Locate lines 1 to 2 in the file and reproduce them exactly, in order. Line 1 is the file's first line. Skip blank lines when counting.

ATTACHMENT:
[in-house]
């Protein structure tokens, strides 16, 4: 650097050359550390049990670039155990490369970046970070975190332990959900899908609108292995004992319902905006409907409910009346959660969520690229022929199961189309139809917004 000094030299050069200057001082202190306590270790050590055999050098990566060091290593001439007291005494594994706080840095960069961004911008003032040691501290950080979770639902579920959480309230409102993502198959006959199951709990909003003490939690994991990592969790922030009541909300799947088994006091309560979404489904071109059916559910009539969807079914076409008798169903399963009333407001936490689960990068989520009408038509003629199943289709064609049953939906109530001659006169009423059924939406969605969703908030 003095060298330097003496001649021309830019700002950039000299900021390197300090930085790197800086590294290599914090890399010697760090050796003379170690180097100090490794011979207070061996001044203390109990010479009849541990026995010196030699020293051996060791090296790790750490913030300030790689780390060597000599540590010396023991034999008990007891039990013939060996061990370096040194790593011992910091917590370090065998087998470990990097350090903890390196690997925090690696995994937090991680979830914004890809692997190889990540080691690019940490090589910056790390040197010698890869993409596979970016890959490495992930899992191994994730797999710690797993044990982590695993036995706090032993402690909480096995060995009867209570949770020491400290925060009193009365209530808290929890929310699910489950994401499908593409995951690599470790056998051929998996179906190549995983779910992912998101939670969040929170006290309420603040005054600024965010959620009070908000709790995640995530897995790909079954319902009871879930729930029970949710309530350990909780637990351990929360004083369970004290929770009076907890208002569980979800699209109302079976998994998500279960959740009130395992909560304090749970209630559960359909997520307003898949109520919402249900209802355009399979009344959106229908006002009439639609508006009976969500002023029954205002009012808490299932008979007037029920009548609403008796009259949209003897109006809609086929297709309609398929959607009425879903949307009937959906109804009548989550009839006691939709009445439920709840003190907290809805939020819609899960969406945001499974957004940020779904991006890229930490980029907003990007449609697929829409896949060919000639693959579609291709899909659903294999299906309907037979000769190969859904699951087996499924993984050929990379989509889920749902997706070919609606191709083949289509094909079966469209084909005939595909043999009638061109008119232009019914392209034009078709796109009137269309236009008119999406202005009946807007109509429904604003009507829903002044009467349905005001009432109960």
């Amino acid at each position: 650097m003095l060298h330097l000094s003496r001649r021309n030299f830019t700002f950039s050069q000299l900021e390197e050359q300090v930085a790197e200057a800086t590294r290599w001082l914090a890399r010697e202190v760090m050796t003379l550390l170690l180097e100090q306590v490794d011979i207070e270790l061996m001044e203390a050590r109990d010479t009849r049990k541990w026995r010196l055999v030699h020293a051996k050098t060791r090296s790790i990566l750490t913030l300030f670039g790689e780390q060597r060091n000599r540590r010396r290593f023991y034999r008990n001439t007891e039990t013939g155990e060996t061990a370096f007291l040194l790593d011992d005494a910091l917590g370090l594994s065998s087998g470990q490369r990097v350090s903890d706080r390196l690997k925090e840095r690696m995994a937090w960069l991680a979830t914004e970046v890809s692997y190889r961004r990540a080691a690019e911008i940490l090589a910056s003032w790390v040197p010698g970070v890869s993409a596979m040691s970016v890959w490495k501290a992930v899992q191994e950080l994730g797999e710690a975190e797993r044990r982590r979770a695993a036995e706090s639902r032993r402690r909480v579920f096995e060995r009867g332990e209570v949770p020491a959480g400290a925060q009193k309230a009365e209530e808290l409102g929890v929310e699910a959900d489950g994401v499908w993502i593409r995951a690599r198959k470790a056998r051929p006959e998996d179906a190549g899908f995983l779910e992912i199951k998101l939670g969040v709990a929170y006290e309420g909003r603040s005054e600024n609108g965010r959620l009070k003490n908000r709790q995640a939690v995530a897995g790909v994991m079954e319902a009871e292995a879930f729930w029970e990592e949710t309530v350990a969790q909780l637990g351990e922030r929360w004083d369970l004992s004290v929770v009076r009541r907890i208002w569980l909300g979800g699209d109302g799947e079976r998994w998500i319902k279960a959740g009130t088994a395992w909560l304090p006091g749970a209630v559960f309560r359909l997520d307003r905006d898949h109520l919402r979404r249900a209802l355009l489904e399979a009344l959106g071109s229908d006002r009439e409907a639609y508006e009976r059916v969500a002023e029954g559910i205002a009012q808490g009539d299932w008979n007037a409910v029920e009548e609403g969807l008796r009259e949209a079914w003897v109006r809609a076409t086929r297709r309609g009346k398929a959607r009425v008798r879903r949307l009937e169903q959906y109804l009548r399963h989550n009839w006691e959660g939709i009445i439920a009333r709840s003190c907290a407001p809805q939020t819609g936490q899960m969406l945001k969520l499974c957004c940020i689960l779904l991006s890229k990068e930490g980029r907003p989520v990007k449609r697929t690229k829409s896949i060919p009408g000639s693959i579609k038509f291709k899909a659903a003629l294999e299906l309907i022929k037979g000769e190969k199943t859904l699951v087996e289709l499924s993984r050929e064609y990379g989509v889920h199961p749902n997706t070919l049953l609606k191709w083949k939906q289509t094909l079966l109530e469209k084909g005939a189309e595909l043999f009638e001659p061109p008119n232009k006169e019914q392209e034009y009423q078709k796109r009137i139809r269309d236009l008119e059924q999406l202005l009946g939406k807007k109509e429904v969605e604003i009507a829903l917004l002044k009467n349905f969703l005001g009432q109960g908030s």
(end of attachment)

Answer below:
[in-house]
């Protein structure tokens, strides 16, 4: 650097050359550390049990670039155990490369970046970070975190332990959900899908609108292995004992319902905006409907409910009346959660969520690229022929199961189309139809917004 000094030299050069200057001082202190306590270790050590055999050098990566060091290593001439007291005494594994706080840095960069961004911008003032040691501290950080979770639902579920959480309230409102993502198959006959199951709990909003003490939690994991990592969790922030009541909300799947088994006091309560979404489904071109059916559910009539969807079914076409008798169903399963009333407001936490689960990068989520009408038509003629199943289709064609049953939906109530001659006169009423059924939406969605969703908030 003095060298330097003496001649021309830019700002950039000299900021390197300090930085790197800086590294290599914090890399010697760090050796003379170690180097100090490794011979207070061996001044203390109990010479009849541990026995010196030699020293051996060791090296790790750490913030300030790689780390060597000599540590010396023991034999008990007891039990013939060996061990370096040194790593011992910091917590370090065998087998470990990097350090903890390196690997925090690696995994937090991680979830914004890809692997190889990540080691690019940490090589910056790390040197010698890869993409596979970016890959490495992930899992191994994730797999710690797993044990982590695993036995706090032993402690909480096995060995009867209570949770020491400290925060009193009365209530808290929890929310699910489950994401499908593409995951690599470790056998051929998996179906190549995983779910992912998101939670969040929170006290309420603040005054600024965010959620009070908000709790995640995530897995790909079954319902009871879930729930029970949710309530350990909780637990351990929360004083369970004290929770009076907890208002569980979800699209109302079976998994998500279960959740009130395992909560304090749970209630559960359909997520307003898949109520919402249900209802355009399979009344959106229908006002009439639609508006009976969500002023029954205002009012808490299932008979007037029920009548609403008796009259949209003897109006809609086929297709309609398929959607009425879903949307009937959906109804009548989550009839006691939709009445439920709840003190907290809805939020819609899960969406945001499974957004940020779904991006890229930490980029907003990007449609697929829409896949060919000639693959579609291709899909659903294999299906309907037979000769190969859904699951087996499924993984050929990379989509889920749902997706070919609606191709083949289509094909079966469209084909005939595909043999009638061109008119232009019914392209034009078709796109009137269309236009008119999406202005009946807007109509429904604003009507829903002044009467349905005001009432109960």